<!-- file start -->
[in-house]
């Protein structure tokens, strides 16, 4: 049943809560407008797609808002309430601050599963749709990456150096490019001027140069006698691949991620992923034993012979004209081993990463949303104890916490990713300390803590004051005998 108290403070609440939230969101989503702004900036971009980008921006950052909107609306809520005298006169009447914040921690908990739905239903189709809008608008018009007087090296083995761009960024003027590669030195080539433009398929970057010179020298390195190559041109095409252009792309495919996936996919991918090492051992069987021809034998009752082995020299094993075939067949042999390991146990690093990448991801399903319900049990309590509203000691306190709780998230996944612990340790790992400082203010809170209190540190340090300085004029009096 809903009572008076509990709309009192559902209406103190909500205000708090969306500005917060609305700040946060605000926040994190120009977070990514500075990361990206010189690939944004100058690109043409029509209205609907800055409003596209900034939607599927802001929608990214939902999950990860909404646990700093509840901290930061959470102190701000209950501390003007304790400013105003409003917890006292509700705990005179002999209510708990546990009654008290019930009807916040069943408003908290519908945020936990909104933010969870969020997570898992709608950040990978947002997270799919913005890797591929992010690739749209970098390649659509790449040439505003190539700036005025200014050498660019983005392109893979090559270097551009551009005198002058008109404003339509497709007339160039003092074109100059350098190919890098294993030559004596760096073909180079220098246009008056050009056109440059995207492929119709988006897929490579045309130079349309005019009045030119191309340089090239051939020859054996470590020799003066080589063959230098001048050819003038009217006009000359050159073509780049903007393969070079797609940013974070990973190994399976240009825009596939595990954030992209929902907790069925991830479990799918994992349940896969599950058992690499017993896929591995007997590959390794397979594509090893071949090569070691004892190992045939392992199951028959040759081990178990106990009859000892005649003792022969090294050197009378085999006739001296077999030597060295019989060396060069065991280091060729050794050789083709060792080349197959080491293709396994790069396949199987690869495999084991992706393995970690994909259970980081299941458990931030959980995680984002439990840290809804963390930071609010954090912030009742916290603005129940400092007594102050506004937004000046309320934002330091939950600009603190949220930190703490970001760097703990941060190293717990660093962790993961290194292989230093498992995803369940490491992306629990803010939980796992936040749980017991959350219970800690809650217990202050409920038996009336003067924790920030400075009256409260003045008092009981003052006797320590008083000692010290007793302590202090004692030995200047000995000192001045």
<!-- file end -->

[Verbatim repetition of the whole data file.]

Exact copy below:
[in-house]
């Protein structure tokens, strides 16, 4: 049943809560407008797609808002309430601050599963749709990456150096490019001027140069006698691949991620992923034993012979004209081993990463949303104890916490990713300390803590004051005998 108290403070609440939230969101989503702004900036971009980008921006950052909107609306809520005298006169009447914040921690908990739905239903189709809008608008018009007087090296083995761009960024003027590669030195080539433009398929970057010179020298390195190559041109095409252009792309495919996936996919991918090492051992069987021809034998009752082995020299094993075939067949042999390991146990690093990448991801399903319900049990309590509203000691306190709780998230996944612990340790790992400082203010809170209190540190340090300085004029009096 809903009572008076509990709309009192559902209406103190909500205000708090969306500005917060609305700040946060605000926040994190120009977070990514500075990361990206010189690939944004100058690109043409029509209205609907800055409003596209900034939607599927802001929608990214939902999950990860909404646990700093509840901290930061959470102190701000209950501390003007304790400013105003409003917890006292509700705990005179002999209510708990546990009654008290019930009807916040069943408003908290519908945020936990909104933010969870969020997570898992709608950040990978947002997270799919913005890797591929992010690739749209970098390649659509790449040439505003190539700036005025200014050498660019983005392109893979090559270097551009551009005198002058008109404003339509497709007339160039003092074109100059350098190919890098294993030559004596760096073909180079220098246009008056050009056109440059995207492929119709988006897929490579045309130079349309005019009045030119191309340089090239051939020859054996470590020799003066080589063959230098001048050819003038009217006009000359050159073509780049903007393969070079797609940013974070990973190994399976240009825009596939595990954030992209929902907790069925991830479990799918994992349940896969599950058992690499017993896929591995007997590959390794397979594509090893071949090569070691004892190992045939392992199951028959040759081990178990106990009859000892005649003792022969090294050197009378085999006739001296077999030597060295019989060396060069065991280091060729050794050789083709060792080349197959080491293709396994790069396949199987690869495999084991992706393995970690994909259970980081299941458990931030959980995680984002439990840290809804963390930071609010954090912030009742916290603005129940400092007594102050506004937004000046309320934002330091939950600009603190949220930190703490970001760097703990941060190293717990660093962790993961290194292989230093498992995803369940490491992306629990803010939980796992936040749980017991959350219970800690809650217990202050409920038996009336003067924790920030400075009256409260003045008092009981003052006797320590008083000692010290007793302590202090004692030995200047000995000192001045």